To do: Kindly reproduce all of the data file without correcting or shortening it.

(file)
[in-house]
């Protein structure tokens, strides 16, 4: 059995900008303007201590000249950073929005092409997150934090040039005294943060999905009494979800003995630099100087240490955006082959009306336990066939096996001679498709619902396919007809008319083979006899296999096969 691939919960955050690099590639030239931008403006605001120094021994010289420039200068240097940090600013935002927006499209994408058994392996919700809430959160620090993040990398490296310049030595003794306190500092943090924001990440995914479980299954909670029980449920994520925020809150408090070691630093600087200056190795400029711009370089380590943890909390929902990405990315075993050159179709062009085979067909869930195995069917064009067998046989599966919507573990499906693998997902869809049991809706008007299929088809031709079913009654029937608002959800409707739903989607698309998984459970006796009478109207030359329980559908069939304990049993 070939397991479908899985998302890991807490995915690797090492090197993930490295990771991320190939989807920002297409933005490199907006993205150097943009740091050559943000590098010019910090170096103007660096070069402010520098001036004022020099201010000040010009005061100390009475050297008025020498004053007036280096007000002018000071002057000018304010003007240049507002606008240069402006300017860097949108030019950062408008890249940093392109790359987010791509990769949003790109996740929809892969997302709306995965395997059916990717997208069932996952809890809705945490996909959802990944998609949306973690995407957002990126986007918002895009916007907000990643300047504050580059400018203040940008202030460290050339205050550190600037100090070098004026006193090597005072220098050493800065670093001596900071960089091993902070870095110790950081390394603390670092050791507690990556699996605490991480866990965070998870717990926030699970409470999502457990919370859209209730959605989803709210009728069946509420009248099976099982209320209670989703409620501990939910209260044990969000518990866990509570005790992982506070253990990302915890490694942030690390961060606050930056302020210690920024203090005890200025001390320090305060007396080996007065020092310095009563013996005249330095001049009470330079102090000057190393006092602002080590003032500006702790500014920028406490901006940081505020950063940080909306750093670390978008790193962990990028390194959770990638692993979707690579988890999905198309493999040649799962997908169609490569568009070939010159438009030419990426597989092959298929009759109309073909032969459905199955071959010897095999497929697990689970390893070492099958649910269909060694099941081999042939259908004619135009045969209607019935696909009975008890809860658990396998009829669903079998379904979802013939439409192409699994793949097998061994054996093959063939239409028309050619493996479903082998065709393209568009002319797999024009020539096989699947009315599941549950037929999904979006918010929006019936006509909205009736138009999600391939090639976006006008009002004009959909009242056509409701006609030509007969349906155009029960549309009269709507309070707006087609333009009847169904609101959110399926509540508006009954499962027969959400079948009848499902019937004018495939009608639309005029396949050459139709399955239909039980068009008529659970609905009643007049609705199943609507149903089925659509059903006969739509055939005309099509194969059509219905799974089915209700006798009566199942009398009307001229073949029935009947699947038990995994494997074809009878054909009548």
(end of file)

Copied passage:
[in-house]
């Protein structure tokens, strides 16, 4: 059995900008303007201590000249950073929005092409997150934090040039005294943060999905009494979800003995630099100087240490955006082959009306336990066939096996001679498709619902396919007809008319083979006899296999096969 691939919960955050690099590639030239931008403006605001120094021994010289420039200068240097940090600013935002927006499209994408058994392996919700809430959160620090993040990398490296310049030595003794306190500092943090924001990440995914479980299954909670029980449920994520925020809150408090070691630093600087200056190795400029711009370089380590943890909390929902990405990315075993050159179709062009085979067909869930195995069917064009067998046989599966919507573990499906693998997902869809049991809706008007299929088809031709079913009654029937608002959800409707739903989607698309998984459970006796009478109207030359329980559908069939304990049993 070939397991479908899985998302890991807490995915690797090492090197993930490295990771991320190939989807920002297409933005490199907006993205150097943009740091050559943000590098010019910090170096103007660096070069402010520098001036004022020099201010000040010009005061100390009475050297008025020498004053007036280096007000002018000071002057000018304010003007240049507002606008240069402006300017860097949108030019950062408008890249940093392109790359987010791509990769949003790109996740929809892969997302709306995965395997059916990717997208069932996952809890809705945490996909959802990944998609949306973690995407957002990126986007918002895009916007907000990643300047504050580059400018203040940008202030460290050339205050550190600037100090070098004026006193090597005072220098050493800065670093001596900071960089091993902070870095110790950081390394603390670092050791507690990556699996605490991480866990965070998870717990926030699970409470999502457990919370859209209730959605989803709210009728069946509420009248099976099982209320209670989703409620501990939910209260044990969000518990866990509570005790992982506070253990990302915890490694942030690390961060606050930056302020210690920024203090005890200025001390320090305060007396080996007065020092310095009563013996005249330095001049009470330079102090000057190393006092602002080590003032500006702790500014920028406490901006940081505020950063940080909306750093670390978008790193962990990028390194959770990638692993979707690579988890999905198309493999040649799962997908169609490569568009070939010159438009030419990426597989092959298929009759109309073909032969459905199955071959010897095999497929697990689970390893070492099958649910269909060694099941081999042939259908004619135009045969209607019935696909009975008890809860658990396998009829669903079998379904979802013939439409192409699994793949097998061994054996093959063939239409028309050619493996479903082998065709393209568009002319797999024009020539096989699947009315599941549950037929999904979006918010929006019936006509909205009736138009999600391939090639976006006008009002004009959909009242056509409701006609030509007969349906155009029960549309009269709507309070707006087609333009009847169904609101959110399926509540508006009954499962027969959400079948009848499902019937004018495939009608639309005029396949050459139709399955239909039980068009008529659970609905009643007049609705199943609507149903089925659509059903006969739509055939005309099509194969059509219905799974089915209700006798009566199942009398009307001229073949029935009947699947038990995994494997074809009878054909009548």